Spring 2022 G&G Available Now
May 13, 2022
A variety of topics are in store for you in the Spring issue of G&G. The first article provides a comprehensive summary of mineral, chemical, and spectroscopic investigations of Schneckenstein topaz. The second article concludes the investigation into the early mining history of the Habachtal emerald deposit in Austria with a look at the era between World Wars I and II. This issue also marks G&G’s return to the Tucson gem shows in early 2022 and the debut of an exciting new section: Diamond Reflections.
GEM TOPAZ FROM THE SCHNECKENSTEIN CRAIG, SAXONY, GERMANY: MINERALOGICAL CHARACTERIZATION AND LUMINESCENCE
The lead article by Manuela Zeug and coauthors provides a mineral-chemical and spectroscopic characterization of yellow topaz from the Schneckenstein crag in Saxony, Germany. This study utilizes excitation-emission spectroscopy to explain the photoluminescence behavior of the material, which appears virtually inert under common UV sources.
HISTORY OF EMERALD MINING IN THE HABACHTAL DEPOSIT OF AUSTRIA, PART II
Karl Schmetzer details the mining history of Austria’s Habachtal region to conclude this two-part series. This article presents research using largely unpublished materials from Austrian and German archives to illustrate the mining problems and the success or failure of those involved with emerald recovery in the era between World War I and World War II.
GIA laboratory staff members present their latest findings in the Lab Notes section, including a natural type Ia diamond that changed from Fancy Dark yellowish brown to Fancy Deep yellow-orange with HPHT processing, three green and yellow diamonds over 5 carats colored by nickel impurities, a record size for a CVD laboratory-grown diamond, and unusual laser drill holes in an HPHT-grown synthetic diamond.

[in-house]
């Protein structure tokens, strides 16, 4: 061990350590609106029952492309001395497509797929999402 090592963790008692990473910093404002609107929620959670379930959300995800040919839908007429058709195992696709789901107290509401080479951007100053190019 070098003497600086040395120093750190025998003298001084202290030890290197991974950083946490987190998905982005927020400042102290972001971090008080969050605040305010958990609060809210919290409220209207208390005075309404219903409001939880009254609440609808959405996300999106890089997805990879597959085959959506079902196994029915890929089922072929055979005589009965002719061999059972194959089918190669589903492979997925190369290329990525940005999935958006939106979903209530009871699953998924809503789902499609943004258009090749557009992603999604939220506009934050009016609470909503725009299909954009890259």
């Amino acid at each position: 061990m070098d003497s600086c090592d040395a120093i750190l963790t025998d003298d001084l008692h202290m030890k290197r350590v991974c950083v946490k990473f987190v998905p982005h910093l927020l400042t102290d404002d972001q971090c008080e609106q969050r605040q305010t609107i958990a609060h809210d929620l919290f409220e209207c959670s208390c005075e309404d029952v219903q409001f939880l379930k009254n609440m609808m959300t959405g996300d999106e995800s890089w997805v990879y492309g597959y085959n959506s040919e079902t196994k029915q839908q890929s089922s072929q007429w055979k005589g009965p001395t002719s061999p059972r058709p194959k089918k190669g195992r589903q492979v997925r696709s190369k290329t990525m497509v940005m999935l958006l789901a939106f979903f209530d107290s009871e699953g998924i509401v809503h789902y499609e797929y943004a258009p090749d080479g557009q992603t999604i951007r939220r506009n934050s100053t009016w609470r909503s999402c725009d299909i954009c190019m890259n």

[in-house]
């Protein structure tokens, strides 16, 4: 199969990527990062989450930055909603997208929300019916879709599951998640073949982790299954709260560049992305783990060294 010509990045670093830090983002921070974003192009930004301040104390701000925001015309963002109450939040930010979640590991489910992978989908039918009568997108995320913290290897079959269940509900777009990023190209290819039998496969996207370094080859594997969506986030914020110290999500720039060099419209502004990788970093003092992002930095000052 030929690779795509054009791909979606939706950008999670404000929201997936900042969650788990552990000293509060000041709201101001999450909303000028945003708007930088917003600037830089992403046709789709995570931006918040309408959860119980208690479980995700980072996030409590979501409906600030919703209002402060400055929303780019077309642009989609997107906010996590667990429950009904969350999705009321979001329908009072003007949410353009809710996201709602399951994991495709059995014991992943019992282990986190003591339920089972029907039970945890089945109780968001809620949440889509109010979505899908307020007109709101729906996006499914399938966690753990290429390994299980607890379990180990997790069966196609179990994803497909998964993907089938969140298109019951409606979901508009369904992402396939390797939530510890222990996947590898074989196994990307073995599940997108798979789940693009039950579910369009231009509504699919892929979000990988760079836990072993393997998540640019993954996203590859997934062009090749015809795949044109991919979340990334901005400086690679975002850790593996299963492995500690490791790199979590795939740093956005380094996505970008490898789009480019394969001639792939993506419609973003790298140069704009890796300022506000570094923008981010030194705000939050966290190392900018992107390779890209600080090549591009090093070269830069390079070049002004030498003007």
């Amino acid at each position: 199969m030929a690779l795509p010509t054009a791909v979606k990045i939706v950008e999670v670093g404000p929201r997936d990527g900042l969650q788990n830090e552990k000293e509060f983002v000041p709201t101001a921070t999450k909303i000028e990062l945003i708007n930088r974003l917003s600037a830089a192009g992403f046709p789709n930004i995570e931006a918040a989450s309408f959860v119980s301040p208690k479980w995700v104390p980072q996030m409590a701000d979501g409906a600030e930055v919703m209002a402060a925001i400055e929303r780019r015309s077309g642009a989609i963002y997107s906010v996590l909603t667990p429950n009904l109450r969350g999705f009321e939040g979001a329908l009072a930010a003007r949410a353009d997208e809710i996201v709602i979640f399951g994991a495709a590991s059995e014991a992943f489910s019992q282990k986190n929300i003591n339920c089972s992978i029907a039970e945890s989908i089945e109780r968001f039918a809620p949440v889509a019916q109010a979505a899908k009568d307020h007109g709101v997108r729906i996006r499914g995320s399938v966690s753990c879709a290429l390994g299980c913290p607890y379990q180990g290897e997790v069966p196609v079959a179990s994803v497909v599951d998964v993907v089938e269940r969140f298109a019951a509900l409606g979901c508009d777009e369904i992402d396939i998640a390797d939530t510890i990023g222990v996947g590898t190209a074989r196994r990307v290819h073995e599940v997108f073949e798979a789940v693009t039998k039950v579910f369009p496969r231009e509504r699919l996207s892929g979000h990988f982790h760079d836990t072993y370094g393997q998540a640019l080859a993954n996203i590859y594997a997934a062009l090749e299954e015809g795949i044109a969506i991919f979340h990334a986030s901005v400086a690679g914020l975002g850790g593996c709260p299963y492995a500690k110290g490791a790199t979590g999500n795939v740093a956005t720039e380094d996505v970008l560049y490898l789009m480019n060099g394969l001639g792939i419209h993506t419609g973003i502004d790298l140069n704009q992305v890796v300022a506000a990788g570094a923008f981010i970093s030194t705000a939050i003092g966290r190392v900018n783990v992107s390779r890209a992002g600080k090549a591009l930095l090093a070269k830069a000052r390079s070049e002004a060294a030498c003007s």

The Micro-World section, dedicated to the inner world of gemstones, features an apatite before and after oiling, a large red garnet crystal within an aquamarine, magnificent cube-shaped cavities and purple fluorite in hyalite, and a complex fluid inclusion in topaz.
The debut of Evan Smith’s new G&G column explores the connection between deep-focus earthquakes, those originating below the rigid tectonic plates, and diamond growth. If these two processes are related, then modern-day earthquakes have the potential to produce valuable diamonds of large sizes. Future installments of this section will appear on a periodic basis.
GEM NEWS INTERNATIONAL
Finally, GNI correspondents from around the world report on market updates, interesting and noteworthy finds, and interviews with dealers, cutters, and designers, in more than 30 pages of coverage from the 2022 Tucson gem shows. Other highlights from the section include an unusual repair of a natural emerald, inclusions and spectroscopic features of yellowish green enstatite, and the discovery of davemaoite in a diamond from the earth’s lower mantle.
The Spring issue also contains the 2022 Gems & Gemology Challenge. Score 75% or better, and you’ll receive a certificate of completion; earn a perfect score, and your name will be listed in the Fall 2022 issue. Online entries for the Challenge must be submitted by Monday, August 1, 2022.
Brooke Goedert is editor of Gems & Gemology at GIA in Carlsbad, California.